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I have a Linux box with five disk drives, one of which I want to replace. The offending drive is /dev/sdc, but that doesn't tell me how to distinguish the hardware. The drive is SATA and the assignment of drives to devices sometimes changes after a boot.

I'd like to be able to use the model names printed on the disk. I know these names are machine-readable because they are the names the BIOS uses.

Is there a way, using Linux, to find out the model number of /dev/sdc, or even the model numbers of all the drives in the system?

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up vote 11 down vote accepted

Try the hdparm program:

# hdparm -i /dev/sdc
/dev/sda:

 Model=INTEL SSDSA2CW080G3, FwRev=4PC10362, SerialNo=CVPR112003RA080BGN
...

The -i option of hdparm can be used to retrieve identification information.

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I'm not sure if it's on all distros, but try looking into /dev/disk/by-id:

$ ls -l /dev/disk/by-id/
razem 0
lrwxrwxrwx 1 root root  9 08-08 14:45 ata-HL-DT-STDVD-RAM_GH22NS30 -> ../../sr0
lrwxrwxrwx 1 root root  9 08-08 14:45 ata-ST31000528AS_9VP8RZQM -> ../../sda
lrwxrwxrwx 1 root root 10 08-08 14:45 ata-ST31000528AS_9VP8RZQM-part1 -> ../../sda1
lrwxrwxrwx 1 root root 10 08-08 14:45 ata-ST31000528AS_9VP8RZQM-part5 -> ../../sda5
lrwxrwxrwx 1 root root 10 08-11 05:27 ata-ST31000528AS_9VP8RZQM-part6 -> ../../sda6
lrwxrwxrwx 1 root root 10 08-08 14:45 ata-ST31000528AS_9VP8RZQM-part7 -> ../../sda7
lrwxrwxrwx 1 root root  9 08-08 14:45 ata-ST3500630A_9QG9YH73 -> ../../sdb
lrwxrwxrwx 1 root root 10 08-08 14:45 ata-ST3500630A_9QG9YH73-part1 -> ../../sdb1
lrwxrwxrwx 1 root root 10 08-11 02:56 ata-ST3500630A_9QG9YH73-part2 -> ../../sdb2
lrwxrwxrwx 1 root root 10 08-08 12:45 ata-ST3500630A_9QG9YH73-part3 -> ../../sdb3
lrwxrwxrwx 1 root root 10 08-08 12:45 ata-ST3500630A_9QG9YH73-part5 -> ../../sdb5
lrwxrwxrwx 1 root root  9 08-08 14:45 wwn-0x5000c5002737ee0c -> ../../sda
lrwxrwxrwx 1 root root 10 08-08 14:45 wwn-0x5000c5002737ee0c-part1 -> ../../sda1
lrwxrwxrwx 1 root root 10 08-08 14:45 wwn-0x5000c5002737ee0c-part5 -> ../../sda5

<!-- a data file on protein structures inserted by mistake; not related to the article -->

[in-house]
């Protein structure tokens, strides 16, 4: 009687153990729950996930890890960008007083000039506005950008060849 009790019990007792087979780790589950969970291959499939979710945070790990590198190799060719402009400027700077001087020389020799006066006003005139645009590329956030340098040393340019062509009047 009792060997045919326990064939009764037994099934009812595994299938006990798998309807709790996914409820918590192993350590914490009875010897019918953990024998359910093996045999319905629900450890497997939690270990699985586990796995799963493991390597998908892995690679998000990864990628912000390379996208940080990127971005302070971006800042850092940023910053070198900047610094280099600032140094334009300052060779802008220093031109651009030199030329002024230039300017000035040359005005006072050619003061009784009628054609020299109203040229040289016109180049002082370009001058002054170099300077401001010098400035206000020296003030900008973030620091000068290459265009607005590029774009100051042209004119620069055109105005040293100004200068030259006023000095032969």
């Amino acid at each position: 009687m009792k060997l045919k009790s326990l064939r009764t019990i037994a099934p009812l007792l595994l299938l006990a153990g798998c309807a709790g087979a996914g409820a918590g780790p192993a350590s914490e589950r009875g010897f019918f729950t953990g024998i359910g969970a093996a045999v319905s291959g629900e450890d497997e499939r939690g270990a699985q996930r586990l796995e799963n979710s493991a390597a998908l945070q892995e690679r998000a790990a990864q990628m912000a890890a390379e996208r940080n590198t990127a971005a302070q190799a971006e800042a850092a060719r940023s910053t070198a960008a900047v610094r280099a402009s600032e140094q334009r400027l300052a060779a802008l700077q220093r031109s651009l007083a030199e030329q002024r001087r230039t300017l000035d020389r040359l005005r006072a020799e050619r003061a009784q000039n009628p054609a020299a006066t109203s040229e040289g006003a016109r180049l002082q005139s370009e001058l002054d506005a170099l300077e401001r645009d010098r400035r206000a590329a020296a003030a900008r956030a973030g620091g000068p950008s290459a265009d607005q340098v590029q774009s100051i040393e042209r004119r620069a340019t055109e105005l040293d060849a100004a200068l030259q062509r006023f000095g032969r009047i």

lrwxrwxrwx 1 root root 10 08-11 05:27 wwn-0x5000c5002737ee0c-part6 -> ../../sda6
lrwxrwxrwx 1 root root 10 08-08 14:45 wwn-0x5000c5002737ee0c-part7 -> ../../sda7

You can also try grepping dmesg for the device name:

# dmesg|grep -C3 sda
[    2.387103] ata6.00: 1953525168 sectors, multi 0: LBA48 NCQ (depth 31/32)
[    2.388346] ata6.00: configured for UDMA/133
[    2.388418] scsi 5:0:0:0: Direct-Access     ATA      ST31000528AS     CC38 PQ: 0 ANSI: 5
[    2.388611] sd 5:0:0:0: [sda] 1953525168 512-byte logical blocks: (1.00 TB/931 GiB)
[    2.388653] sd 5:0:0:0: [sda] Write Protect is off
[    2.388656] sd 5:0:0:0: [sda] Mode Sense: 00 3a 00 00
[    2.388664] sd 5:0:0:0: Attached scsi generic sg1 type 0
[    2.388669] sd 5:0:0:0: [sda] Write cache: enabled, read cache: enabled, doesn't support DPO or FUA
[    2.448514]  sda: sda1 
[    2.448985] sd 5:0:0:0: [sda] Attached SCSI disk
[    2.449040] scsi 8:0:0:0: Direct-Access     ATA      ST3500630A       3.AA PQ: 0 ANSI: 5
[    2.449189] sd 8:0:0:0: [sdb] 976771055 512-byte logical blocks: (500 GB/465 GiB)
[    2.449225] sd 8:0:0:0: [sdb] Write Protect is off
--

In this case it's ST31000528AS.

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Amazing! No external utilities required. A true solution. – darnir Aug 11 '12 at 14:09

try running:

$ sudo lshw

It will give you a long output regarding your hardware, the one that concerns you will look similar to this:

 *-scsi:0
          physical id: 0
          logical name: scsi0
          capabilities: emulated
        *-disk
             description: ATA Disk
             product: WDC WD3200BEVT-7
             vendor: Western Digital
             physical id: 0.0.0
             bus info: scsi@0:0.0.0
             logical name: /dev/sda
             version: 01.0
             serial: WD-WX81A30C3330
             size: 298GiB (320GB)
             capabilities: partitioned partitioned:dos
             configuration: ansiversion=5 sectorsize=512 signature=9f7685a8
           *-volume:0
                description: Linux filesystem partition
                vendor: Linux
                physical id: 1
                bus info: scsi@0:0.0.0,1
                logical name: /dev/sda1
                logical name: /boot
                version: 1.0
                serial: aa84c5a8-6408-4952-b577-578f2a67af86
                size: 141MiB
                capacity: 141MiB
                capabilities: primary extended_attributes ext2 initialized
                configuration: filesystem=ext2 label=boot lastmountpoint=/boot modified=2012-08-11 17:03:06 mount.fstype=ext2 mount.options=rw,relatime mounted=2012-08-11 12:25:38 state=mounted

Notice that it mentions your block device id as logical name and also the serial number as product. You can use this to physically distinguish your drives

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Looks useful but lshw is not actually installed on my system. – Norman Ramsey Aug 11 '12 at 14:06
    
Okay. I use lshw to gain whatever information I require about the hardware of any system. Very convenient. – darnir Aug 11 '12 at 14:07
    
This method worked fine in a case where hdparm and dmesg didn't provide the information. (WD My Passport disk on Debian jessie.) – Diomidis Spinellis Jun 2 at 10:29

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